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IPCMC not another “toothless Suhakam” - Abdullah should keep the deadline of the Royal Police Commission recommendation for it to be established by May this year
There would have been greater public trust and confidence if the Prime Minister had right from the beginning publicly committed himself to the establishment of the IPCMC when it was first recommended by the first Dzaiddin Royal Police Commission eight months ago in May last year, and not when it was reiterated by the second Dzaiddin Royal Police Commission (Squatgate Commission).
Although Abdullah has belatedly realized that public confidence in police reforms and his personal commitment to reform would have plunged to an even lower depth than before the establishment of the Royal Police Commission in December 2003 if the IPCMC proposal continues to be stonewalled and ignored, he should ensure that there is no more foot-dragging whether on the part of the police or the Attorney-General’s chambers to establish the IPCMC.
Abdullah said on Tuesday that the actual name, details and structure of the permanent IPCMC would be based on the Attorney-General’s recommendations to him. He said the Attorney-General’s Chambers has been directed to study the draft Bill on setting up the IPCMC as outlined by the first Dzaiddin Commission report.
This statement has caused considerable concern as it could be used as an excuse for further delays for another year or two before the establishment of the IPCMC.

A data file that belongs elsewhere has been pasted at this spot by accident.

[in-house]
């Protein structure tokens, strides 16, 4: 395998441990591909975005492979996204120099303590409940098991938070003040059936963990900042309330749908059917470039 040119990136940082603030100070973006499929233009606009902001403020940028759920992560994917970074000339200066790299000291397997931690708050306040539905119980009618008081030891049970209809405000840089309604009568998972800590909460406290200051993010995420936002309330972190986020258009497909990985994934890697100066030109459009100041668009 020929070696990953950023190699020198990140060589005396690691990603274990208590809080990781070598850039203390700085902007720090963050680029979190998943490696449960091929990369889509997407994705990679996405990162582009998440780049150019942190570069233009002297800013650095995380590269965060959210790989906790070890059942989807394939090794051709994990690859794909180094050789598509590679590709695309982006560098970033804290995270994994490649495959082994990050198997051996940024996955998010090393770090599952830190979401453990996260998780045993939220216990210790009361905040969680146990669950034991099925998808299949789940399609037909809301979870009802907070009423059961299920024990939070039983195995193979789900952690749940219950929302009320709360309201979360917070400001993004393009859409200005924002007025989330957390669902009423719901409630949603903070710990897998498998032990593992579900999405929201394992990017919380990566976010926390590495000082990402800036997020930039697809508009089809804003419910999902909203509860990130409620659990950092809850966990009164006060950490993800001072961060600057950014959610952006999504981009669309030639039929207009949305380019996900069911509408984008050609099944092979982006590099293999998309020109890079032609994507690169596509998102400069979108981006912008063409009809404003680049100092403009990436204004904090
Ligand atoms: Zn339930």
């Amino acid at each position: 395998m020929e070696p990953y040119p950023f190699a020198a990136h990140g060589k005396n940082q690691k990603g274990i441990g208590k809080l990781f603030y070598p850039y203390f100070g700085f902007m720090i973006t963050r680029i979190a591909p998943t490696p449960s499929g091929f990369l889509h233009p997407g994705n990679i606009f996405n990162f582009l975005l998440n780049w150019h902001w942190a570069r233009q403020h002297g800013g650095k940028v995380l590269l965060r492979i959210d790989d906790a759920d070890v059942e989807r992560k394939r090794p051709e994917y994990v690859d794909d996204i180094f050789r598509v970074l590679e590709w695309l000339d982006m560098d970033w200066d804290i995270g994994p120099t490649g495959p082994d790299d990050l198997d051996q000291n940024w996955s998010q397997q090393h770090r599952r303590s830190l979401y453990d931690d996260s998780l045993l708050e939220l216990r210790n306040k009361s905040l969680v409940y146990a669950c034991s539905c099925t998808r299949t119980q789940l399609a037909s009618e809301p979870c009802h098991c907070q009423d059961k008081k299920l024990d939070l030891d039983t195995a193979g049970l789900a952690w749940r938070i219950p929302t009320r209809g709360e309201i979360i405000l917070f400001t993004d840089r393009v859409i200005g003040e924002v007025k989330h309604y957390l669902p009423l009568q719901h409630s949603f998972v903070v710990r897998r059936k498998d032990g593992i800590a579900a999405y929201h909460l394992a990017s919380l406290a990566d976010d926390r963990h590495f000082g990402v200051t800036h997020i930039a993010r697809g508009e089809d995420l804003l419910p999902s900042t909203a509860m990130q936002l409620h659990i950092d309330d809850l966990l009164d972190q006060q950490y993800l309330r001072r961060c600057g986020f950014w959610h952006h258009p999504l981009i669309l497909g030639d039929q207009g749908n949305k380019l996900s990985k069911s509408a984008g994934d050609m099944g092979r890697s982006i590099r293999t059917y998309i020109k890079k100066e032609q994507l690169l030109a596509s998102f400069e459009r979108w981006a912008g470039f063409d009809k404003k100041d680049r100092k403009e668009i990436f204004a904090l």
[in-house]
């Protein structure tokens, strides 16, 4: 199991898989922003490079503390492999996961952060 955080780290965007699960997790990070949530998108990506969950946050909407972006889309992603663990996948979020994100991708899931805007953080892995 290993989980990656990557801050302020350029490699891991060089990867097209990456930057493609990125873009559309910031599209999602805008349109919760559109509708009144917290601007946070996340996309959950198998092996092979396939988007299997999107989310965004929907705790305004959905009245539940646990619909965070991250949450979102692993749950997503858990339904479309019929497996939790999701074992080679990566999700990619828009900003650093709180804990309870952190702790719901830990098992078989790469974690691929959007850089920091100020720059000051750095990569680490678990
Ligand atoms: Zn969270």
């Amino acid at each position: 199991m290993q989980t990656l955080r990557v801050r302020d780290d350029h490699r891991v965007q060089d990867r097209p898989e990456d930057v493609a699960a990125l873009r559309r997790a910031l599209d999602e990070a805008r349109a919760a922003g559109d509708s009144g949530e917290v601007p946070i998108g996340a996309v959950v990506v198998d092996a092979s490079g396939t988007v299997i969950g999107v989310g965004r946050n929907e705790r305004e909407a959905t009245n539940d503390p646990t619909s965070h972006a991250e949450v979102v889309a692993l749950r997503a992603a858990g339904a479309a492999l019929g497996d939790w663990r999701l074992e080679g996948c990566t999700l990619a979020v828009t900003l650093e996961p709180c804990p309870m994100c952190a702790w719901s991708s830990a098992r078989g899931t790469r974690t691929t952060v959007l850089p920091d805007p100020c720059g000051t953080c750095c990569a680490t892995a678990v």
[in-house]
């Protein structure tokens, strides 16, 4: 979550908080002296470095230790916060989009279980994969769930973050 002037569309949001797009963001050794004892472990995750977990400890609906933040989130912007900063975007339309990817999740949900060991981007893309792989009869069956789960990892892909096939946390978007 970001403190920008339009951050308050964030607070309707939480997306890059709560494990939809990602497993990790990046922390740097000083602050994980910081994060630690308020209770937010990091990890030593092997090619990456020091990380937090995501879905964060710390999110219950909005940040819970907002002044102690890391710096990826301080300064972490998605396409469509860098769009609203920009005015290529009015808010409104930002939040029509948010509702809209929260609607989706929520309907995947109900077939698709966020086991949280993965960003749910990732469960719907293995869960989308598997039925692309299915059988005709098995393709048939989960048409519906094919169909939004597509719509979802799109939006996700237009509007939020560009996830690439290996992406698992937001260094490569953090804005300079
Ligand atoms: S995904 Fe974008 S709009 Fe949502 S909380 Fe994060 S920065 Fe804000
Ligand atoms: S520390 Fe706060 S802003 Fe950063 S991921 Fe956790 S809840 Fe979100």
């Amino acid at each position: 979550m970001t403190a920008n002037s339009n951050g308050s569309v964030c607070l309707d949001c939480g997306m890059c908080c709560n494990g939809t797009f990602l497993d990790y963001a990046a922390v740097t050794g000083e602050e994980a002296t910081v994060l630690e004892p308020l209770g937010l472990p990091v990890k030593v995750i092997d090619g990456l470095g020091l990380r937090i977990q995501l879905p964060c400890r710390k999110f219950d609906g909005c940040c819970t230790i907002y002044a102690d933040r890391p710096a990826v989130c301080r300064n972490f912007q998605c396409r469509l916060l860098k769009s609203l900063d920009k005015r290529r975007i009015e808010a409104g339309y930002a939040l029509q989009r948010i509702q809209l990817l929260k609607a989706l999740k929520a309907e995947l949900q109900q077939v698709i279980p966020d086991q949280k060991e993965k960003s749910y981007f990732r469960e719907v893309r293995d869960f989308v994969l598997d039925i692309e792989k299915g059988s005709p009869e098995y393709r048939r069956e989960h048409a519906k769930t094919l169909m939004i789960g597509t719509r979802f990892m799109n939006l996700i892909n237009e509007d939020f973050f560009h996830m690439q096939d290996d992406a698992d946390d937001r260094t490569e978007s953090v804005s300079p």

Why must the Attorney-General’s Chambers be directed now to study the draft IPCMC Bill? Had the AG’s Chambers been sleeping in the past eight months on the draft bill when the Attorney-General was supposed to be heading the Laws and Procedures Sub-Committee to study the proposals of the first Dzaiddin Commission Report?
The eight-month game of procrastination and stone-walling of the recommendations of the first Police Commission Report and 125 recommendations must stop.
The Prime Minister should make a public commitment to keep the deadline of the Police Commission recommendation for the IPCMC to be operational by May this year, which means legislation for its establishment should be top priority of Parliament when it meets in March.
Since the submission of the first Dzaiddin Commission report in May last year, Malaysians have not seen any sign of a transformation of the Malaysian police into a world-class, 21st-century people-centric service which keeps crime low, upholds human rights and is imbued with zero tolerance for corruption – as proposed by the first Dzaiddin Commission.
The past eight months have in fact vindicated the Commission finding, supported by many modern policing systems overseas, on the urgent and indispensable need to set up an external oversight body against police misconduct, corruption and criminality as internal police mechanisms alone are inadequate, unreliable and frequently ineffective.
The draft IPCMC Bill proposed by the Royal Commission can be improved as it has some inadequacies and weaknesses which would undermine its independence and effectiveness, such as:
Parliamentary Opposition Leader, MP for Ipoh Timur & DAP
Central Policy and Strategic Planning Commission
Parliamentary Opposition Leader, MP for Ipoh Timur & DAP Central Policy and Strategic Planning Commission Chairman